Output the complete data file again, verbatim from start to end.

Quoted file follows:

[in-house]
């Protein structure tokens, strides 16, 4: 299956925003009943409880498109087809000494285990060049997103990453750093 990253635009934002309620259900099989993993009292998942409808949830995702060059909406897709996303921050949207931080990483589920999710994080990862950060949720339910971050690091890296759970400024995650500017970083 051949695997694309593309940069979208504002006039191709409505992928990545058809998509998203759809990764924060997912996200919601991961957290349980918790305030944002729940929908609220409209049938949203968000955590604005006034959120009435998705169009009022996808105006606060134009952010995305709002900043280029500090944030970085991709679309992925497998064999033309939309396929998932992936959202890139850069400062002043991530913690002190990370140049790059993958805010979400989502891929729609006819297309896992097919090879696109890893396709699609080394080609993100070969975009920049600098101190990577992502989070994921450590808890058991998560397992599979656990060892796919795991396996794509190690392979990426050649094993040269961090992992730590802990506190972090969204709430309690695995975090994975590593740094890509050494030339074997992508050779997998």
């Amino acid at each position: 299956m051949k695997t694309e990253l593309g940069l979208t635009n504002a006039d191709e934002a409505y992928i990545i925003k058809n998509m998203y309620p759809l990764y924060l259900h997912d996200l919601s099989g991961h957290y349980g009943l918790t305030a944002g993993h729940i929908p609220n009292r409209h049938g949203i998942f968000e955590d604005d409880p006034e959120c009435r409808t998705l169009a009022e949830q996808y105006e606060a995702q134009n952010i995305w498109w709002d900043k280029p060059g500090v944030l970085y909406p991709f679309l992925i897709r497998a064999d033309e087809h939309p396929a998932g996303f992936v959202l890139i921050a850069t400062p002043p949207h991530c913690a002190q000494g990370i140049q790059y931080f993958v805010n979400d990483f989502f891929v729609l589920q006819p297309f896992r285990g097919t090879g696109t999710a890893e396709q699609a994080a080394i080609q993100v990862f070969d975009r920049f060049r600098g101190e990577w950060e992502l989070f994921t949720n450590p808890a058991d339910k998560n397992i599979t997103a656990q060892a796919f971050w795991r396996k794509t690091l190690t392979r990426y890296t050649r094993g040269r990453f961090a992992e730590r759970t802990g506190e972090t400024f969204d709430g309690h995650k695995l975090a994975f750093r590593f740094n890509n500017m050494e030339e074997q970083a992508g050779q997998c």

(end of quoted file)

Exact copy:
[in-house]
């Protein structure tokens, strides 16, 4: 299956925003009943409880498109087809000494285990060049997103990453750093 990253635009934002309620259900099989993993009292998942409808949830995702060059909406897709996303921050949207931080990483589920999710994080990862950060949720339910971050690091890296759970400024995650500017970083 051949695997694309593309940069979208504002006039191709409505992928990545058809998509998203759809990764924060997912996200919601991961957290349980918790305030944002729940929908609220409209049938949203968000955590604005006034959120009435998705169009009022996808105006606060134009952010995305709002900043280029500090944030970085991709679309992925497998064999033309939309396929998932992936959202890139850069400062002043991530913690002190990370140049790059993958805010979400989502891929729609006819297309896992097919090879696109890893396709699609080394080609993100070969975009920049600098101190990577992502989070994921450590808890058991998560397992599979656990060892796919795991396996794509190690392979990426050649094993040269961090992992730590802990506190972090969204709430309690695995975090994975590593740094890509050494030339074997992508050779997998």
């Amino acid at each position: 299956m051949k695997t694309e990253l593309g940069l979208t635009n504002a006039d191709e934002a409505y992928i990545i925003k058809n998509m998203y309620p759809l990764y924060l259900h997912d996200l919601s099989g991961h957290y349980g009943l918790t305030a944002g993993h729940i929908p609220n009292r409209h049938g949203i998942f968000e955590d604005d409880p006034e959120c009435r409808t998705l169009a009022e949830q996808y105006e606060a995702q134009n952010i995305w498109w709002d900043k280029p060059g500090v944030l970085y909406p991709f679309l992925i897709r497998a064999d033309e087809h939309p396929a998932g996303f992936v959202l890139i921050a850069t400062p002043p949207h991530c913690a002190q000494g990370i140049q790059y931080f993958v805010n979400d990483f989502f891929v729609l589920q006819p297309f896992r285990g097919t090879g696109t999710a890893e396709q699609a994080a080394i080609q993100v990862f070969d975009r920049f060049r600098g101190e990577w950060e992502l989070f994921t949720n450590p808890a058991d339910k998560n397992i599979t997103a656990q060892a796919f971050w795991r396996k794509t690091l190690t392979r990426y890296t050649r094993g040269r990453f961090a992992e730590r759970t802990g506190e972090t400024f969204d709430g309690h995650k695995l975090a994975f750093r590593f740094n890509n500017m050494e030339e074997q970083a992508g050779q997998c």